In the weeks be­fore­hand, 2400 train­loads of men and sup­plies were trans­ported over the Alps, on nonex­is­tent roads, in to­tal se­crecy. When they at­tacked, af­ter the ar­tillery bar­rage wit­nessed by Fred­eric Henry, it was not in the lambs to the slaugh­ter fash­ion preva­lent at the time but in ag­ile and fast-mov­ing col­umns that tar­geted pre­vi­ously iden­ti­fied weak points with lo­cal su­pe­ri­or­ity.

For the Ital­ians, dis­lodged within days from po­si­tions they’d held for years and pushed back into Italy, the de­feat was so to­tal that the word passed into their ver­nac­u­lar. It was a Ca­poretto!’’ Ital­ians still some­times say when catas­tro­phe strikes.

Hem­ing­way’s is not the only fa­mous name linked with the con­flict. Ben­ito Mus­solini served on the Izonzo but missed Ca­poretto af­ter be­ing wounded in gre­nade prac­tice. Sim­i­larly, lead­ing the at­tack on Mt Matadur was a young bat­tal­ion com­man­der named Er­win Rom­mel. Ca­su­al­ties were pre­dictably hor­rific with the Izonzo front claim­ing nearly a half mil­lion lives, mak­ing it a costly ex­er­cise in fu­til­ity.

The mu­seum pulls no punches. Ar­ranged over 12 rooms, each de­voted to a dif­fer­ent as­pect of the con­flict, it presents an ex­haust­ing and of­ten con­fronting as­sem­blage of maps, pho­to­graphs, re­lief mod­els, weaponry, sol­diers’ equip­ment and, most poignantly, their di­aries and let­ters.

From the pho­to­graphs of dead and mu­ti­lated men to the model of a sol­dier writ­ing what may well be his last let­ter home, the mes­sage is over­whelm­ingly anti-war.

We have been here two years to­day,’’ writes Paolo Cac­cia Do­min­ioni in his Diario di Guerra 1915-19 ,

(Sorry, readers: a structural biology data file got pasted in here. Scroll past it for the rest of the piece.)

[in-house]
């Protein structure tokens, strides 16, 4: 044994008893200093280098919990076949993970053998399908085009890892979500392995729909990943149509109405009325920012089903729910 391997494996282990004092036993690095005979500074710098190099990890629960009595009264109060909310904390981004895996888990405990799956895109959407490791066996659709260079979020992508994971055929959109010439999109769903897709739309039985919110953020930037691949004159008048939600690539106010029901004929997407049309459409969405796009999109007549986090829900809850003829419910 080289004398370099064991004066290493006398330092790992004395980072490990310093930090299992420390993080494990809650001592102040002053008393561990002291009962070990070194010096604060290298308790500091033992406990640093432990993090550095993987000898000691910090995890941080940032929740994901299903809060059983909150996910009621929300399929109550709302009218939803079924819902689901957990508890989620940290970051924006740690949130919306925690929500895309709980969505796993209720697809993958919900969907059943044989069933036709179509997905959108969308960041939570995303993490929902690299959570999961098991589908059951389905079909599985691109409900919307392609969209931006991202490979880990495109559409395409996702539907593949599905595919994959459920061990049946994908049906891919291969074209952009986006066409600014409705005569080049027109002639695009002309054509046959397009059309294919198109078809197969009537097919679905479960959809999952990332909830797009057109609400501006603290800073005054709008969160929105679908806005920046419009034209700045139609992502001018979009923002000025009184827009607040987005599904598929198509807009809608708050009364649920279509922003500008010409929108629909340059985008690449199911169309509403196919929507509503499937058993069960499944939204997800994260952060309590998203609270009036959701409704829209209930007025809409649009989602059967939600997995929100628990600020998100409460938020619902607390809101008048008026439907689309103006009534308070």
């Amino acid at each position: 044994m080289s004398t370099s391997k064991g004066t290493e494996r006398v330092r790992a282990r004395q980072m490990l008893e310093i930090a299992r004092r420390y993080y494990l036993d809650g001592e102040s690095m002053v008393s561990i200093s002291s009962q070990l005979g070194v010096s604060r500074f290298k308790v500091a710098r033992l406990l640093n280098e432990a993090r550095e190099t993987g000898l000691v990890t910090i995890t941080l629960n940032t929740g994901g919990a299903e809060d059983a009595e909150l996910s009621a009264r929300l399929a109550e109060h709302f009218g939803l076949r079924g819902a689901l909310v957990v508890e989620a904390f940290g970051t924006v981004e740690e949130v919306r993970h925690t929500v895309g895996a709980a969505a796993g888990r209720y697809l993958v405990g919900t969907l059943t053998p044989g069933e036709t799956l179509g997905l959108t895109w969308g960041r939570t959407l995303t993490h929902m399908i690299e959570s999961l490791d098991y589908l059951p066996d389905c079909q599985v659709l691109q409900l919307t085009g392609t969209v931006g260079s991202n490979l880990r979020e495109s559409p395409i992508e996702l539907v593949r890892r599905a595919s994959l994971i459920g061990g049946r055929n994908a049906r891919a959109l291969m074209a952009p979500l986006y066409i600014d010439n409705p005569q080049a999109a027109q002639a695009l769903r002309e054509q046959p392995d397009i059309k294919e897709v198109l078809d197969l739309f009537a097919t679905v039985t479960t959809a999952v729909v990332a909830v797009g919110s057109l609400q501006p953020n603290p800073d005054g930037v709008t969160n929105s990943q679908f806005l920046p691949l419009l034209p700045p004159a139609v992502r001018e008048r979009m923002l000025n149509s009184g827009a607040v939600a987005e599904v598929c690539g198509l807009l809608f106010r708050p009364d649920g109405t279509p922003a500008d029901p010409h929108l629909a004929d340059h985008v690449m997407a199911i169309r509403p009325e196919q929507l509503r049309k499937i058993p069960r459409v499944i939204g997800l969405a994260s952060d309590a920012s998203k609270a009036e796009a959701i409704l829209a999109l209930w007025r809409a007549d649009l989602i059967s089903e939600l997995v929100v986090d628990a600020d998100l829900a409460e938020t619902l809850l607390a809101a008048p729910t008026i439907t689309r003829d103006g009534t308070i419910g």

and still our posts are as in the beginning, ex­cept for Gorizia which we have con­quered and parts of south Ty­rol which we have lost. And hun­dreds of thou­sands of ca­su­al­ties.’’

We leave the mu­seum feel­ing gut­ted and, to clear our heads, em­bark on the Ko­barid his­tor­i­cal walk, a stren­u­ous 5km trek into the coun­try­side. The way passes for­ti­fi­ca­tions, over­grown trenches, a stream run­ning swiftly over smooth white peb­bles. In dusky light, we reach the Koz­jak River falls, the only spec­ta­tors to a wall of wa­ter tip­ping 15m into a jade-coloured pool that casts a fine spray that set­tles cold on our faces.

Later we re­pair to Gos­tilna Breza, one of the many con­ge­nial es­tab­lish­ments in Ko­barid serv­ing tra­di­tional Slove­nian fare. The prox­im­ity of the Ital­ian and Aus­trian bor­ders hints at the align­ment of the na­tional cui­sine.

At Breza I first taste aj­dovi zganci z ocvirki, a buck­wheat por­ridge laced with pork flecks; we also lay siege to the wind-dried ham, sauer­kraut with sausage and a se­lec­tion of lo­cal cheeses, washed down by a tasty mer­lot from nearby Goriska Brda. Over a medic­i­nal glass of Ju­niper schnapps, I ask Samo what hap­pened af­ter­wards. Samo chuck­les rue­fully. The Ital­ians ral­lied, the Aus­tro-Hun­gar­ian Em­pire col­lapsed and, in the post-war carve up, most of west­ern Slove­nia was given to Italy as repa­ra­tions.’’ And Hem­ing­way?’’ Well, he got rich and fa­mous, had many wives, trav­elled and drank, but his writ­ing de­clined. Many con­sider A Farewell to Arms his most ac­com­plished novel.’’

www.slove­nia.info Su­san Kuro­sawa’s De­par­tureLounge col­umn re­turns in April.

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Il­lus­tra­tion: Tom Jel­lett